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Microsoft HoloLens Developer's Guide

By Dennis Vroegop
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About this book
HoloLens, Microsoft’s innovative augmented reality headset, overlaps holograms into a user’s vision of their environment. Your ideas are closer to becoming real when you can create and work with holograms in relation to the world around you. If you are dreaming beyond virtual worlds, beyond screens, beyond pixels, and want to take a big leap in the world of augmented reality, then this is the book you want. Starting off with brainstorming and the design process, you will take your first steps in creating your application for HoloLens. You will learn to add gestures and write an app that responds to verbal commands before gradually moving on creating sounds in the app and placing them in a 3D space. You will then communicate between devices in the boundaries of the UWP model.
Publication date:
July 2017


Chapter 1. Lets Begin!



Welcome to the HoloLens!

Welcome to the future. We have been waiting for a long, long time but it is finally here. The book you hold in your hands would not have been possible half a decade ago. Well, that is not quite true; it was possible, but it would have been placed in the science fiction area, but not anymore. The fact that you are reading this right now is proof that changes are taking place at a tremendous pace, and before you know it you will be in a place you never thought possible.

Take a look at the famous quote by Arthur C. Clarke:

Any sufficiently advanced technology is indistinguishable from magic.

This is true for HoloLens as well. Nobody was able to predict this device a decade ago, and now you have it within your reach.

However, no matter how cool the device itself is, it needs a bit of magic to come alive, and that piece of magic is the software that we are going to write. The software and the software your peers think of is going to be the lifeblood of the device. Without it, the device is just a nice looking piece of hardware. With it, the device is capable of changing the world view for a lot of people. That being said, it is also a lot of fun to write software for the device, so why not get started?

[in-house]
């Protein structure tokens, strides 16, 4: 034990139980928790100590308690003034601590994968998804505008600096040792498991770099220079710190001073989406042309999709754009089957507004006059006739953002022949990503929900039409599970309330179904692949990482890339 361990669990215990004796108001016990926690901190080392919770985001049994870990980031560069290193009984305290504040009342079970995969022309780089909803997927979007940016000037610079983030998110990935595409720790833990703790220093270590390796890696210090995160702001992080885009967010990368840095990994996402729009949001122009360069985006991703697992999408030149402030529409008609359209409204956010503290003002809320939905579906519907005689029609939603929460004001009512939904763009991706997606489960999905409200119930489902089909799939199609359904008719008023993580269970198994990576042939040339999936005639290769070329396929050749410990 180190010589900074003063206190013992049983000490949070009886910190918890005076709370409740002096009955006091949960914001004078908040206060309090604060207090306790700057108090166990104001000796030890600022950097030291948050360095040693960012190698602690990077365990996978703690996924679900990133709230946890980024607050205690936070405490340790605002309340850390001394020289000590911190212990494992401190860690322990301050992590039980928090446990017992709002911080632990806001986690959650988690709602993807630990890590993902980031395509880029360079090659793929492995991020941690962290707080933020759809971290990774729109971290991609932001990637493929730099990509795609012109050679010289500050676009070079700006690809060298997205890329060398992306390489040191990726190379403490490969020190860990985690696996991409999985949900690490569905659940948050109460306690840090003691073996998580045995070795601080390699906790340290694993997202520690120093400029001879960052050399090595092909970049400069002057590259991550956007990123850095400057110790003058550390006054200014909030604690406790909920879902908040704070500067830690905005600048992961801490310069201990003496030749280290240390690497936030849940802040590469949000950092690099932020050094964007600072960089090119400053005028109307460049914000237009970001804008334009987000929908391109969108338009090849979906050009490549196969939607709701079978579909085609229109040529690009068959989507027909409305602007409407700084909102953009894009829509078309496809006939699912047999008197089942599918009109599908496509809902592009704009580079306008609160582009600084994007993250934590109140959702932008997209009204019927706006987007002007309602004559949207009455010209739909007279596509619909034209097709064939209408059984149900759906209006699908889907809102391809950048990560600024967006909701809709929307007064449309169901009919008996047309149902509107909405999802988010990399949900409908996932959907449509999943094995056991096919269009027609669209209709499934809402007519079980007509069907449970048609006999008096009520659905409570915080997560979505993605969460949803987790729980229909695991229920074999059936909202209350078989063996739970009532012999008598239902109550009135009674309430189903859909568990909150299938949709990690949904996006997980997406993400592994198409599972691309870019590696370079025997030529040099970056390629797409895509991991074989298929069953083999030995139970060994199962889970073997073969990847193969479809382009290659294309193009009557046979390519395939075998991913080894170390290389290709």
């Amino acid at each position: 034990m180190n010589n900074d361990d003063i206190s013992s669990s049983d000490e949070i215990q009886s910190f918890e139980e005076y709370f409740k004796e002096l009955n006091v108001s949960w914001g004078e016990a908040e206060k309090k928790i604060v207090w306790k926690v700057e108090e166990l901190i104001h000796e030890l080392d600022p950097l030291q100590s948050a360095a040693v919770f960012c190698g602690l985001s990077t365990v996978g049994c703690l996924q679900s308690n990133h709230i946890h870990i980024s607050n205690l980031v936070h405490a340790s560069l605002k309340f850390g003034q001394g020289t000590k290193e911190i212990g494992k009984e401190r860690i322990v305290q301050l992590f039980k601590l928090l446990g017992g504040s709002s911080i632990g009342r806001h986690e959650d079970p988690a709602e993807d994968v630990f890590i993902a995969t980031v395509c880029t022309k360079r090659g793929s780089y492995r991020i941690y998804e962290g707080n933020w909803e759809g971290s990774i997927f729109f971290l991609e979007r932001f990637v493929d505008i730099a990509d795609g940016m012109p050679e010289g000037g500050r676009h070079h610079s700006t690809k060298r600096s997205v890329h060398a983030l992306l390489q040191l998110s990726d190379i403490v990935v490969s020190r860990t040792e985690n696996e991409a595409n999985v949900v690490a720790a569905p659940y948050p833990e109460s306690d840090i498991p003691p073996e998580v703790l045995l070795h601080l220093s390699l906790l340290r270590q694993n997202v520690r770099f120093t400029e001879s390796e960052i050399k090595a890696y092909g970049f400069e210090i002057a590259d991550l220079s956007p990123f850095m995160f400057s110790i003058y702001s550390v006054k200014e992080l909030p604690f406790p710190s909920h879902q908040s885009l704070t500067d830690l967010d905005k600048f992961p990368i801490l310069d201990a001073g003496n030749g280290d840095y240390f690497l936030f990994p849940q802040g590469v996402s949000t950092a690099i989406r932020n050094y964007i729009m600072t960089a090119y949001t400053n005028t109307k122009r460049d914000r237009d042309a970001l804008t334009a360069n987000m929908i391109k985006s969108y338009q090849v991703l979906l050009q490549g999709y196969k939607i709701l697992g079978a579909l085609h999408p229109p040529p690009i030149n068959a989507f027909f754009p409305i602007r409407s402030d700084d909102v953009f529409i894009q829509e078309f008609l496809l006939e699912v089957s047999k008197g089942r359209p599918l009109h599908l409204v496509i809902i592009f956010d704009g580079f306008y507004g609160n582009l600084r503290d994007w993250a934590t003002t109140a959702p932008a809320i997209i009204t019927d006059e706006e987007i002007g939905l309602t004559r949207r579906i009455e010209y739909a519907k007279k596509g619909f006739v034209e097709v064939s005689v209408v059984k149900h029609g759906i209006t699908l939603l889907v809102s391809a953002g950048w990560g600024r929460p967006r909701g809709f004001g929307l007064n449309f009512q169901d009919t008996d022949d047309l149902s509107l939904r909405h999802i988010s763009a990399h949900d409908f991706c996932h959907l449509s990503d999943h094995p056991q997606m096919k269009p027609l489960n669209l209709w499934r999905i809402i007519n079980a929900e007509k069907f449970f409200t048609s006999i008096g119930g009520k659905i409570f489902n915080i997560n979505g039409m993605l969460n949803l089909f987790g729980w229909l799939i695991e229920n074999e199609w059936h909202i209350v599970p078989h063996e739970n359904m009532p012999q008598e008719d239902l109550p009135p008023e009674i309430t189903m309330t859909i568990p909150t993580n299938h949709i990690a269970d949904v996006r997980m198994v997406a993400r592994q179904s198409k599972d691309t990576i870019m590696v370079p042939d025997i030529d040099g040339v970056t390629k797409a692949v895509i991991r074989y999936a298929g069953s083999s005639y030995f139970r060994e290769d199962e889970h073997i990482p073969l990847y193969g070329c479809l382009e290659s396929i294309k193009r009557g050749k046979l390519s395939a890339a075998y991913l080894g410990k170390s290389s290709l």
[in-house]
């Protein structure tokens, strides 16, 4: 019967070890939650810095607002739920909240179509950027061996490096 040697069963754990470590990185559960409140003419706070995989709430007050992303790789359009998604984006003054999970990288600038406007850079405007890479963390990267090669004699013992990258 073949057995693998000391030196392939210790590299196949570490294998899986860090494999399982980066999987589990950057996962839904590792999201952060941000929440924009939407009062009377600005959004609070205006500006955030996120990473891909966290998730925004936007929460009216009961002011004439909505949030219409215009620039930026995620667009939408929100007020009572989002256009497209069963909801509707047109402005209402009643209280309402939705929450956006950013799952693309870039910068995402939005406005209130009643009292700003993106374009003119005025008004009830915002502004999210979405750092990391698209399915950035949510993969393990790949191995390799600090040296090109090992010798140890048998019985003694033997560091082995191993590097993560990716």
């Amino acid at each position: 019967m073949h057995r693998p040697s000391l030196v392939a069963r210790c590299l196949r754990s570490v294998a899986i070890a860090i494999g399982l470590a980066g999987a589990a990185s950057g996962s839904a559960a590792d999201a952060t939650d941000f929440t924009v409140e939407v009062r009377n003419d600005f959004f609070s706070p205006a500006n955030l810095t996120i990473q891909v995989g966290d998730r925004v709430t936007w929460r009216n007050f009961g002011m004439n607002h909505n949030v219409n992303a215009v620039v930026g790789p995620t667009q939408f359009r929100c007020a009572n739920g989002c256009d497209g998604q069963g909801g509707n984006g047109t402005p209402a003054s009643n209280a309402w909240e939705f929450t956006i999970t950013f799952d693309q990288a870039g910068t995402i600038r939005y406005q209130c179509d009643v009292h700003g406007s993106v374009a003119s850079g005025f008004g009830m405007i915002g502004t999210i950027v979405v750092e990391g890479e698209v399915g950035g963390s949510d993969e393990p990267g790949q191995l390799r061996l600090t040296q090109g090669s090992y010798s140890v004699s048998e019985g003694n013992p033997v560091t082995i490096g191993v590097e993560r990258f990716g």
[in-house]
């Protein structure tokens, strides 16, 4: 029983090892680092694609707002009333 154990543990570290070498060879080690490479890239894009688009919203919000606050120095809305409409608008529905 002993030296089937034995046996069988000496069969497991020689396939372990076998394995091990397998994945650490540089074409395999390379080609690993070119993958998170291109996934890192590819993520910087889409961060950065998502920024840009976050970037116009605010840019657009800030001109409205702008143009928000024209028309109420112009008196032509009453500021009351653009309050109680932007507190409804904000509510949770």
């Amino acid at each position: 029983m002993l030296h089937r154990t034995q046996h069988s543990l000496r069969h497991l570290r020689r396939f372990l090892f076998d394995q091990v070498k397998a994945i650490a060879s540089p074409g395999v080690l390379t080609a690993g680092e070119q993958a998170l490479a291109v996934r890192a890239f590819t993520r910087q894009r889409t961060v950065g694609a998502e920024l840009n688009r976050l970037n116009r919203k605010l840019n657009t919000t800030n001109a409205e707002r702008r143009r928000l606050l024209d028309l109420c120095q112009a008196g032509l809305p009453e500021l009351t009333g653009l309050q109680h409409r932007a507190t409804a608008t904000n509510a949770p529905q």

The device

Before we delve globally into the code, let's first examine what we are talking about. I assume you have the machine somewhere near. If you do not have access to one, I suggest that you try to get it. Although the software we are going to build will run on the emulator, you will find that the experience is below par. It just is not the same as developing your software on a real device. Of course, we will use the emulator quite extensively in real-world scenarios; a typical company will have a team of somewhere between 5 and 15 professionals working on the software. It would be rather expensive to buy a device for all of them. One device per team or maybe two devices per team would be enough to make sure that the software does what it should do and that the experience is as magical as it can be.

Let's examine the hardware for a bit. What are we talking about? What is a HoloLens? What parts does it consist of?

In case you have never seen a HoloLens before, this is what it looks like:

The device

A wearable computer

The HoloLens is a wearable computer. That is something that we have to keep in mind all the time when we write software--people will walk around with the device on their head, and we need to take that into account. It is not only wearable, it is also head mounted.

The device works without any cables attached to it, and the six built-in (non-replaceable unfortunately) batteries make sure that you can use it for 3-4 hours. They designed it like this because the device is meant to be worn on the head and be walked around with. I know, I just said that but this is so fundamentally different from what you are used to that I cannot stress this enough. If you have developed applications for mobile platforms, such as mobile phones or tablets, you might argue those are wearable as well. Well, technically they are, but those devices generally do not interact with their environment. They are location-agnostic. They might know where they are, but they do not really care, but the HoloLens does and so your software should care about the location as well.

The sensors